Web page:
After both bodies of Congress have passed a bill, it is delivered to the White House. The President then either signifies his approval by signing the bill or vents his objections by vetoing it. But in recent years, Presidents have added a new wrinkle by affixing signing statements with their signatures. According to a Jan. 23, 2006 article in TIME by Andrew Sullivan, Ronald Reagan issued 71 signing statements, Bill Clinton issued 105, and the current President Bush more than 500.

Legal scholars, pundits, and politicians have weighed in on the propriety and value of these signing statements in determining legislative intent, but let us here address the legal research question: Where are these signing statements found?

The primary source is the Weekly Compilation of Presidential Documents. This publication includes a wide array of material, including speeches, remarks, interviews—and signing statements.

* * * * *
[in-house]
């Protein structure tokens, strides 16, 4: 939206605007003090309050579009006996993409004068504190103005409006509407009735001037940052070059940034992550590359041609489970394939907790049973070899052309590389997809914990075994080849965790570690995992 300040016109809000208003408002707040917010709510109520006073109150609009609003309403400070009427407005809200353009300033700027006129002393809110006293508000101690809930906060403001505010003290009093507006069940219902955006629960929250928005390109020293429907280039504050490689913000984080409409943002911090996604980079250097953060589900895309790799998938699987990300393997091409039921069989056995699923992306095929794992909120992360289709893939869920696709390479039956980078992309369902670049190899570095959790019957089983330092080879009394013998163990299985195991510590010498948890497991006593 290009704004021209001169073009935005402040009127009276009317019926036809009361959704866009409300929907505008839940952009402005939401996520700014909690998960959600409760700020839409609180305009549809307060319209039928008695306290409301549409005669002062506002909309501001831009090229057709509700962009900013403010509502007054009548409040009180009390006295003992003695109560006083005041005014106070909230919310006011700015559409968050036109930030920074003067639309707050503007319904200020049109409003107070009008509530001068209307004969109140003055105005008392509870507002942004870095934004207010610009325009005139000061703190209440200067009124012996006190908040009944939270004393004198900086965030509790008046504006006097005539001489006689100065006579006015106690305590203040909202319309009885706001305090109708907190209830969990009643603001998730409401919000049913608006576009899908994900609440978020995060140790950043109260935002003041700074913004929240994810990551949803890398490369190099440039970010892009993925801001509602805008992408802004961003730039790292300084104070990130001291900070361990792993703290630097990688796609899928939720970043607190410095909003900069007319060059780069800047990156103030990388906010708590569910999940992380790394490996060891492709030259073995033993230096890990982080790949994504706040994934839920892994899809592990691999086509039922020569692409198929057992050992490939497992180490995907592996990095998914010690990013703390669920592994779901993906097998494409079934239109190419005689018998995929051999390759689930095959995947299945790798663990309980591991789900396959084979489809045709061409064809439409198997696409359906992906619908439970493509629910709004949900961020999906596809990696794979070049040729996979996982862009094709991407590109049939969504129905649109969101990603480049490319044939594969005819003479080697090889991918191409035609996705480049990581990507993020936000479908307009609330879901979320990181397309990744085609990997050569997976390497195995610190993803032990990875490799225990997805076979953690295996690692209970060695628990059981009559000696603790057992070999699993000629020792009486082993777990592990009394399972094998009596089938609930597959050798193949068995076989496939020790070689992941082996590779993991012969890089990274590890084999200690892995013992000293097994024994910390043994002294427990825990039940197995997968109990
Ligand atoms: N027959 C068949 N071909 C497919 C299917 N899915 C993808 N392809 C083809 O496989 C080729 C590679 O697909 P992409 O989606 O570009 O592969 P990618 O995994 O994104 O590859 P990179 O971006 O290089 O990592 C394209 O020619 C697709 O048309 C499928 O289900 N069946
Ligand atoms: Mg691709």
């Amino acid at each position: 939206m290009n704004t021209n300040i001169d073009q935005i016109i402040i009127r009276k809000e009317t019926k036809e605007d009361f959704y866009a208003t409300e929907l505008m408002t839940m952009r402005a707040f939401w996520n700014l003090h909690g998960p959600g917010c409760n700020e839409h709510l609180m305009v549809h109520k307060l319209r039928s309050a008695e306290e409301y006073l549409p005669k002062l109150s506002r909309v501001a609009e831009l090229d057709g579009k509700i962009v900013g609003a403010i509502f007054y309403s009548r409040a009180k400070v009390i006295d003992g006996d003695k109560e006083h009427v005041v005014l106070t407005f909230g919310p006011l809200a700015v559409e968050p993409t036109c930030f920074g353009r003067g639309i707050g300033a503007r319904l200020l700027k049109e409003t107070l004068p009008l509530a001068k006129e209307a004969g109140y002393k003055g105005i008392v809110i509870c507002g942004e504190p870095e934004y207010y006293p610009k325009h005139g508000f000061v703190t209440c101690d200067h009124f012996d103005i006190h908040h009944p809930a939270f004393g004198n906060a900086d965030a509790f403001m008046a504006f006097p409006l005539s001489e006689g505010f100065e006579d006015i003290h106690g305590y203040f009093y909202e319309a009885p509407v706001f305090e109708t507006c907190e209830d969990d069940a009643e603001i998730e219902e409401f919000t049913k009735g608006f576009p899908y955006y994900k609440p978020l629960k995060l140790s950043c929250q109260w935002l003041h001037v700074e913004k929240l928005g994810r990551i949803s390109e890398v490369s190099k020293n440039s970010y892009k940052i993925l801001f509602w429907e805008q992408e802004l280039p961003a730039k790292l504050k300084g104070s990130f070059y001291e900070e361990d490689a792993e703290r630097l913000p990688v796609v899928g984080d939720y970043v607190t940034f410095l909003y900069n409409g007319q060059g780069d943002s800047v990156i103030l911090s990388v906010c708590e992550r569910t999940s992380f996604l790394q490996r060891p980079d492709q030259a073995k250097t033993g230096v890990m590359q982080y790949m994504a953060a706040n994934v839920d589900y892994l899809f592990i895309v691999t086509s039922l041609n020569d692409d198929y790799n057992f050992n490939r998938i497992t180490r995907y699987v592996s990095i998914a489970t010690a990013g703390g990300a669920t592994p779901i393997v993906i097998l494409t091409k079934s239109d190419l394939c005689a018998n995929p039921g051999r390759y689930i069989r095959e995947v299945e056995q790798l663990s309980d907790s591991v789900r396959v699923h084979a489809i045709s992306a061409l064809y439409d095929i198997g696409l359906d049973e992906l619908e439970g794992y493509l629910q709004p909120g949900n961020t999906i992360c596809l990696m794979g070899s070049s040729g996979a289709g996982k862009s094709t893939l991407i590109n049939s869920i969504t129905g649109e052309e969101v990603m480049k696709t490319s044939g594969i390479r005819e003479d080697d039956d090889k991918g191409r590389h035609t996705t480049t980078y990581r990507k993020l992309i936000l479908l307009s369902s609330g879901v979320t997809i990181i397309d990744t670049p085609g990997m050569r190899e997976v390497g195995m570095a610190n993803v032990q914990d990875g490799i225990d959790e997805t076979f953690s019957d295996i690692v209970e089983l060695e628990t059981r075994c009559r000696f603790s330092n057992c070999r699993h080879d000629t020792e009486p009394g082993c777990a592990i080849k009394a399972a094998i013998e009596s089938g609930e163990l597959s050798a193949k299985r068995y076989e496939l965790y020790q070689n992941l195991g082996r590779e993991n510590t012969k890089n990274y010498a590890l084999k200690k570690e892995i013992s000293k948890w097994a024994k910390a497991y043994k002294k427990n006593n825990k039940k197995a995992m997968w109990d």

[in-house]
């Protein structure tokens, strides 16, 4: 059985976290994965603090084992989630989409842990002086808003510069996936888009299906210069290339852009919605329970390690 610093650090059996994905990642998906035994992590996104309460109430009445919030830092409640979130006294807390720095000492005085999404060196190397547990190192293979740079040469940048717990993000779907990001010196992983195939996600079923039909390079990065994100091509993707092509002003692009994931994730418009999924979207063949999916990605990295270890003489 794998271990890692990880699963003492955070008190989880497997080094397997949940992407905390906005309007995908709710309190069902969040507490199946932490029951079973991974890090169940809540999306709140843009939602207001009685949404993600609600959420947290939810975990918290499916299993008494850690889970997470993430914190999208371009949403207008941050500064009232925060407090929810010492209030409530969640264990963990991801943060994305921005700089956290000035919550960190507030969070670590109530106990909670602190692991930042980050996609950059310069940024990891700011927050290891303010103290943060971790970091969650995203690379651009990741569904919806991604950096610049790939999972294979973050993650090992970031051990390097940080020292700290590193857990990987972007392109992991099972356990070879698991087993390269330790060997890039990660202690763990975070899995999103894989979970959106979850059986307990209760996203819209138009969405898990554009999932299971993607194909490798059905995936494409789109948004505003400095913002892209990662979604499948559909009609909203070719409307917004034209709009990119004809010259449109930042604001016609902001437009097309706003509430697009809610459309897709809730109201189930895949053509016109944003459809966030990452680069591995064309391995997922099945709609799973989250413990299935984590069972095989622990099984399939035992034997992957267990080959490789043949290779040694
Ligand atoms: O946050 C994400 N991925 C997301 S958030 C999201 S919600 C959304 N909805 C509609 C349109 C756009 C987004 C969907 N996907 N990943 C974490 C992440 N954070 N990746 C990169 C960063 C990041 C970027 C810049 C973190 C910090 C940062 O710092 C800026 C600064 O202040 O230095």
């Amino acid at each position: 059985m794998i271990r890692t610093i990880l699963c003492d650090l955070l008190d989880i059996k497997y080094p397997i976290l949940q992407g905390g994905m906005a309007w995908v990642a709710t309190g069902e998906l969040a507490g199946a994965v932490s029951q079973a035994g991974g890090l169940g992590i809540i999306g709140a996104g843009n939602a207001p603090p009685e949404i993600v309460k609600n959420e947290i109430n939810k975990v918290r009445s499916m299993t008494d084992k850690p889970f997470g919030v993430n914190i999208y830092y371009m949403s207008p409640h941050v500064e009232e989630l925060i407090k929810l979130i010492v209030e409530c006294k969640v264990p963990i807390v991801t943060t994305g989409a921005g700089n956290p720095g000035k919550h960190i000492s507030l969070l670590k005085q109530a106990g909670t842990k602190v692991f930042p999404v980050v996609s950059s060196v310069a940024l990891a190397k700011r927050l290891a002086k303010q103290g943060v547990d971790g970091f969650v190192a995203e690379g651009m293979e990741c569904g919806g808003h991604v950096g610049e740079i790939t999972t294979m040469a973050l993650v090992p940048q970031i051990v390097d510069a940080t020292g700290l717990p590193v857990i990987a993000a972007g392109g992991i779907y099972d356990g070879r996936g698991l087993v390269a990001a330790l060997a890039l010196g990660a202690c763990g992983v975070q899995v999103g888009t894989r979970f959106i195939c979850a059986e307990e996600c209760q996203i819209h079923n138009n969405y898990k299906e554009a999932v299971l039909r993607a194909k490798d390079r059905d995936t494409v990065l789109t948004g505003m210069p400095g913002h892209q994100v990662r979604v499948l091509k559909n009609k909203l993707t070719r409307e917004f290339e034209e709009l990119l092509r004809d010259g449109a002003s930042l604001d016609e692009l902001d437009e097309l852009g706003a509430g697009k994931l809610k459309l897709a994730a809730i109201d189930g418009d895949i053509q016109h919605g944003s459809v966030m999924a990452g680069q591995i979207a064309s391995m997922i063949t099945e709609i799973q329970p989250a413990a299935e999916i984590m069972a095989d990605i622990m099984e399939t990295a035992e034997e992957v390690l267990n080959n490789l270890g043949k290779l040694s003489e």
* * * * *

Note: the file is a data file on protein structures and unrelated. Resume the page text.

You can find the Weekly Compilation in print, on the Internet, and through commercial online sources:

  • Print: 1965-2008. J80.A284 at Reference Area
  • Internet: GPO FDsys (from 1993).
  • HeinOnline (UW Restricted).
  • Lexis Advance: (from 2007 forward)
    Click on Browse>Sources> Within the "Search for a source" box type in " Public Papers of the Presidents"
  • Lexis Nexis :(from March 24, 1979 forward)
    Click on Research>>Legal > Federal Legal - U.S. > Find Statutes, Regulations, Administrative Materials & Court Rules > Executive Branch Materials>Public Papers of the Presidents

Another source is the United States Code, Congressional & Administrative News.

  • Print: KF48 at Reference Area.
  • Westlaw: USCCAN
  • Westlaw: USCCAN-MSG (from 1986). A sub-file containing only the Presidential messages and signing statements that have appeared in USCCAN.